So Abimelech and all his troops set out by night and took up concealed positions near Shechem in four companies. Judges 9:34

Abimelech’s four companies had hidden themselves and had taken positions so that they would completely surround the city.

Now Gaal son of Ebed had gone out and was standing at the entrance of the city gate just as Abimelech and his troops came out from their hiding place.

When Gaal saw them, he said to Zebul, “Look, people are coming down from the tops of the mountains!”

Zebul replied, “You mistake the shadows of the mountains for men.” Judges 9:35-36

The governor lied to Gaal in order to delay Gaal for as long as possible from calling the men of Shechem to take up arms and defend their city.

 But Gaal spoke up again: “Look, people are coming down from the central hill, and a company is coming from the direction of the diviners’ tree.”

 Then Zebul said to him, “Where is your big talk now, you who said, ‘Who is Abimelech that we should be subject to him?’ Aren’t these the men you ridiculed? Go out and fight them!” Judges 9:37-38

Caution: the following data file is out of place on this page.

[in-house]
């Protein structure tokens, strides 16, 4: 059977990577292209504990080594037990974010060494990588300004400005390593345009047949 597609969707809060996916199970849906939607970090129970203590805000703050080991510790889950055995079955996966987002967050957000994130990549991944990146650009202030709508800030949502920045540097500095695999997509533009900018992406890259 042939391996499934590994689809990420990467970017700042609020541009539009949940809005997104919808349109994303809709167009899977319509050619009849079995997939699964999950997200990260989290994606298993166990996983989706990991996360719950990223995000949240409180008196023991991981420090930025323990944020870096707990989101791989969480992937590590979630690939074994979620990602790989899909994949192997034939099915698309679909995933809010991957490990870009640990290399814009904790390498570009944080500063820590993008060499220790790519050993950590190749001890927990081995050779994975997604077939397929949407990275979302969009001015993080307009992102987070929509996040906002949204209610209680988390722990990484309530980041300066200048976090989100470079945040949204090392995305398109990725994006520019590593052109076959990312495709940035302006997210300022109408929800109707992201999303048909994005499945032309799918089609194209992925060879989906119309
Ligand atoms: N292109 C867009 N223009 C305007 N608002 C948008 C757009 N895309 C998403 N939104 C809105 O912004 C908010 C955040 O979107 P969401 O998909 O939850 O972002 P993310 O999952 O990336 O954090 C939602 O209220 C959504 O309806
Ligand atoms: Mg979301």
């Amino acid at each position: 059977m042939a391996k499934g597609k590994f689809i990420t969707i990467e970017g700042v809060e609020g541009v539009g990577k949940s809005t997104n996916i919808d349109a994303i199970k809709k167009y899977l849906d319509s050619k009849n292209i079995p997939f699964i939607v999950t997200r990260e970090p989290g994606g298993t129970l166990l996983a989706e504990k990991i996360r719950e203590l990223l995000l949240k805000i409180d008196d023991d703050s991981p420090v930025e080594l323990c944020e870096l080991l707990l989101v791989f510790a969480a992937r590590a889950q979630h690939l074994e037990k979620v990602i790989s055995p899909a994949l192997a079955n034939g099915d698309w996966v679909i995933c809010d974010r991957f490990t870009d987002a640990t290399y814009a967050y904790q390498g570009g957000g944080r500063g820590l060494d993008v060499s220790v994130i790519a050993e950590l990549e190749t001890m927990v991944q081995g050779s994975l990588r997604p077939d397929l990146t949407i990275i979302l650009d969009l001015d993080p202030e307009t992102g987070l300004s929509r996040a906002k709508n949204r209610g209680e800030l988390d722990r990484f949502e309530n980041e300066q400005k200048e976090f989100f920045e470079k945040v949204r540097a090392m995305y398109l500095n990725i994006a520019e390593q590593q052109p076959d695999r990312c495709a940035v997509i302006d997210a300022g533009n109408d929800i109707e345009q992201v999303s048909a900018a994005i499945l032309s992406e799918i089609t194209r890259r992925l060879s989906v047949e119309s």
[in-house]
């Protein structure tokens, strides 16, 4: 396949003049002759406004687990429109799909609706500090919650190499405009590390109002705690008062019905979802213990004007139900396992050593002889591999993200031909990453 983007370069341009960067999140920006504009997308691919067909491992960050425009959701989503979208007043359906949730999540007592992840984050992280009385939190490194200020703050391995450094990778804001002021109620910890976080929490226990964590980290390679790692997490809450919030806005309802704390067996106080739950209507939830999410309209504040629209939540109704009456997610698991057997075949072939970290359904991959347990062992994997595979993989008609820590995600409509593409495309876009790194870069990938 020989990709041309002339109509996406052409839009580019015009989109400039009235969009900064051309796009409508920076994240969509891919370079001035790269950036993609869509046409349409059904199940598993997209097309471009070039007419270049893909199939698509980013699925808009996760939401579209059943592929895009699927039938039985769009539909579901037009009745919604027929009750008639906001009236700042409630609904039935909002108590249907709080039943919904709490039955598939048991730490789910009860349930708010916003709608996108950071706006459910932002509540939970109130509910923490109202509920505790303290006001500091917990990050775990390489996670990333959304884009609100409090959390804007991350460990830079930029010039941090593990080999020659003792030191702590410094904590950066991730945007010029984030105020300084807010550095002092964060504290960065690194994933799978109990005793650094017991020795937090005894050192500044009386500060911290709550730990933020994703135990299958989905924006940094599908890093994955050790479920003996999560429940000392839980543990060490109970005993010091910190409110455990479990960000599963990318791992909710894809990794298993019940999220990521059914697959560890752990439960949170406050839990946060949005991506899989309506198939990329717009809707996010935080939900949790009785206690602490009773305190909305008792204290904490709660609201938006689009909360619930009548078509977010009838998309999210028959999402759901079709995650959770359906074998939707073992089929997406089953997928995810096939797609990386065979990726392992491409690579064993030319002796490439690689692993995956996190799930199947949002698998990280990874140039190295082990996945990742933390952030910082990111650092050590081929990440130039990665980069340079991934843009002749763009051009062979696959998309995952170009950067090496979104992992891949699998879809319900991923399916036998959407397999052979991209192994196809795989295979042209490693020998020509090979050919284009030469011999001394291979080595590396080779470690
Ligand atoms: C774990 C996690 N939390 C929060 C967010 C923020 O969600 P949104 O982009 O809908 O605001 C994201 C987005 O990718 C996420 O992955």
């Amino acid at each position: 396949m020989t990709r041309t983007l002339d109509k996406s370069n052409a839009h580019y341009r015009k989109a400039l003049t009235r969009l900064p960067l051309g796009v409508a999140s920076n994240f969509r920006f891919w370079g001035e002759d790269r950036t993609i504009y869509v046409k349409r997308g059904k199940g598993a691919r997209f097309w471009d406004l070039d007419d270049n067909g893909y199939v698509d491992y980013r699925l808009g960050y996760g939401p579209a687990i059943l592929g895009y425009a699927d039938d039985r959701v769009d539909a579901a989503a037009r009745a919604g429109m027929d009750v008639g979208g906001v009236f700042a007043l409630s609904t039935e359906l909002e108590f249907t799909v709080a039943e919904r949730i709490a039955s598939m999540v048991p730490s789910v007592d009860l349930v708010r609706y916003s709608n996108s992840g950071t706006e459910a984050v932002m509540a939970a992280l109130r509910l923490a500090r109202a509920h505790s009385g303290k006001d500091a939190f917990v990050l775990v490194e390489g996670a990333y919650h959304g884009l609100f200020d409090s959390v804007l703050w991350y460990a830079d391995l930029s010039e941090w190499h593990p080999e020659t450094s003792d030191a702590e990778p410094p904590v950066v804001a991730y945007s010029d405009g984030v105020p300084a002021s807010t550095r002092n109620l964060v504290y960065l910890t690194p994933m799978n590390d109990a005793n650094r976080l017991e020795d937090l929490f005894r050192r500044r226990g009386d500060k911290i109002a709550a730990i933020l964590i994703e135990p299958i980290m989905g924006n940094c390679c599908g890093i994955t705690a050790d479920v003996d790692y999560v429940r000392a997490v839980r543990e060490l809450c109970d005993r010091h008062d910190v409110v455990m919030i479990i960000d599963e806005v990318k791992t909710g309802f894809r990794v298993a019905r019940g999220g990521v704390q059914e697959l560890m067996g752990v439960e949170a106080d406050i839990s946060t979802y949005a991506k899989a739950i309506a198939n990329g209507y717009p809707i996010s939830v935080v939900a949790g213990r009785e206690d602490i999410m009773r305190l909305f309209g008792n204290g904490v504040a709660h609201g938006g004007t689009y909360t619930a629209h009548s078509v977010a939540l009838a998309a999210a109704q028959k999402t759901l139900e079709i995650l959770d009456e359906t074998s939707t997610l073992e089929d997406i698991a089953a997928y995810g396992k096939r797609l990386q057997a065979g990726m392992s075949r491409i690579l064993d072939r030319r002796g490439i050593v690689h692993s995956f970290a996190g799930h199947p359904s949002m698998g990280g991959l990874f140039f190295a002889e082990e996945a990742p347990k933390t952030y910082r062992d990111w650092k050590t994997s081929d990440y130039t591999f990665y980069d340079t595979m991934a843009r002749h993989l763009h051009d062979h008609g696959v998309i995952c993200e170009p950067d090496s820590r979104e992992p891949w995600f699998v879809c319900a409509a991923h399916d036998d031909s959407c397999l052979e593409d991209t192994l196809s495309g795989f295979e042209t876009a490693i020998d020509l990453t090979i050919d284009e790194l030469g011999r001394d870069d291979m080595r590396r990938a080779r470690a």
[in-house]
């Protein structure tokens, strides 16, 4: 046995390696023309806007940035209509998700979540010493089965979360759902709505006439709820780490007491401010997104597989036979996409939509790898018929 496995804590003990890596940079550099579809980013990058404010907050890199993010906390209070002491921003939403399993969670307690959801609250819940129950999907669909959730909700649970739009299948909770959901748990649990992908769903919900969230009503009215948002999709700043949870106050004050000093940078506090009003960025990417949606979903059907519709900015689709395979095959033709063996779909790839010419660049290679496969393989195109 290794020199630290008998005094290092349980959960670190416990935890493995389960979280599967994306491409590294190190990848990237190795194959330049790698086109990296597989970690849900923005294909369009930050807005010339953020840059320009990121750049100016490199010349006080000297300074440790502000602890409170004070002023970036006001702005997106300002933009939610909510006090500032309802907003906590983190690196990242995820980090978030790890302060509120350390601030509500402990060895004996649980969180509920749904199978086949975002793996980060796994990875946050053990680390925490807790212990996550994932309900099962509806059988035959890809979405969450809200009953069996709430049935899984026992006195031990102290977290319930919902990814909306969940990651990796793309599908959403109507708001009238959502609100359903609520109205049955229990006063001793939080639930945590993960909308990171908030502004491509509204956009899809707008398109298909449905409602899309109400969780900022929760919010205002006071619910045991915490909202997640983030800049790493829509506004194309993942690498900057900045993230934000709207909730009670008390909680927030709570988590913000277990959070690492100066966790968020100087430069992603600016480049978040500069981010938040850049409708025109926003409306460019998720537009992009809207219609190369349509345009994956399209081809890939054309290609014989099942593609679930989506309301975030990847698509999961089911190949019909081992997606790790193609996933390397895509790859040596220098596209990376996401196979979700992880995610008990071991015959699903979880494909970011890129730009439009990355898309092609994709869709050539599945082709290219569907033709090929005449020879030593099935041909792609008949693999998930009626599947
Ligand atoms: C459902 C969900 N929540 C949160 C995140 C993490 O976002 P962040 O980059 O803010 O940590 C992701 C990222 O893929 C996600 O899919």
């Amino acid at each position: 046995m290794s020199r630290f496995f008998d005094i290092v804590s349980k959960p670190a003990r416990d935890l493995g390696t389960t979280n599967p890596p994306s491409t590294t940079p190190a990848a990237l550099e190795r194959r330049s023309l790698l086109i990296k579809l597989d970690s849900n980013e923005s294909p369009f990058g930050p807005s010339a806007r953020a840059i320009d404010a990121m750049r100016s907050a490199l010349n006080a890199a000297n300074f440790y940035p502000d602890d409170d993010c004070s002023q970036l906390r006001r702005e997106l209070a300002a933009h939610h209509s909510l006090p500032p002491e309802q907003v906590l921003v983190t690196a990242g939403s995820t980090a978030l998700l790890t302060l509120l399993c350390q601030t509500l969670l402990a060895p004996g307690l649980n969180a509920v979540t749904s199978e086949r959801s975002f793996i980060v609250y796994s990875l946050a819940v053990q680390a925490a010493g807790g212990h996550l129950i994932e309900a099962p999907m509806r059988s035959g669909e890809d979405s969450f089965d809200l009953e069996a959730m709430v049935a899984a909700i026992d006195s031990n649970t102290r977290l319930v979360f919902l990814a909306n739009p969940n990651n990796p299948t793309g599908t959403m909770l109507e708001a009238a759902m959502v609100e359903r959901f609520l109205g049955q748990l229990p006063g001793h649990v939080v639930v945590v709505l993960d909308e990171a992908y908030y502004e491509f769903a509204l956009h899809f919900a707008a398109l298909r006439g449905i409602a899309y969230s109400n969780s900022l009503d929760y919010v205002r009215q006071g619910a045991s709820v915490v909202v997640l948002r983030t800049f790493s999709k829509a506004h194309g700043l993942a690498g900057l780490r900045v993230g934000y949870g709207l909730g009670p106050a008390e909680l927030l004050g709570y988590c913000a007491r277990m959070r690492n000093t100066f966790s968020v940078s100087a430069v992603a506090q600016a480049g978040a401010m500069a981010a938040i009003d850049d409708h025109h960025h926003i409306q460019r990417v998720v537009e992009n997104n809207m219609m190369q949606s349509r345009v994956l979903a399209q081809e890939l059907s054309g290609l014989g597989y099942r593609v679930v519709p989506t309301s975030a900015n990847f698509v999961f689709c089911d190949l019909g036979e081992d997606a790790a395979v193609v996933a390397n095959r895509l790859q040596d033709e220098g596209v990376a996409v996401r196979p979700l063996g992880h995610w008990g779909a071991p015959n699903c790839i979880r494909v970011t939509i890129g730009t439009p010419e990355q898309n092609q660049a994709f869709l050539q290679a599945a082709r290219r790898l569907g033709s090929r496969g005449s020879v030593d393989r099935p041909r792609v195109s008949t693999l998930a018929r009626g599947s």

Zebul challenges the braggart Gaal to put his money where his mouth is!

So Gaal led out the citizens of Shechem and fought Abimelech. Abimelech chased him all the way to the entrance of the gate, and many were killed as they fled. Then Abimelech stayed in Arumah, and Zebul drove Gaal and his clan out of Shechem. Judges 9:39-41

Abimelech’s troops were victorious; but Gaal and his remaining forces were able to secure themselves in Shechem. They succeeded in closing the gates against their pursuers, but only at the cost of many lives.

The next day the people of Shechem went out to the fields, and this was reported to Abimelech. So he took his men, divided them into three companies and set an ambush in the fields. When he saw the people coming out of the city, he rose to attack them. Abimelech and the companies with him rushed forward to a position at the entrance of the city gate. Then two companies attacked those in the fields and struck them down. All that day Abimelech pressed his attack against the city until he had captured it and killed its people. Then he destroyed the city and scattered salt over it. Judges 9:42-45

When all the Shechemites in the field were either killed or scared off, Abimelech stormed the city, weakened as it was by the previous loss of so many of its defenders. The residents of the city held off the attackers as long as they could, but the city was taken before night fall. All the inhabitants were put to the sword. The walls were then razed to the ground, and the site was sown with salt.  The sowing of salt upon a place was a symbolical custom at that time, to express great hatred and anger against the people who had resided there, and that the city should remain barren and desolate.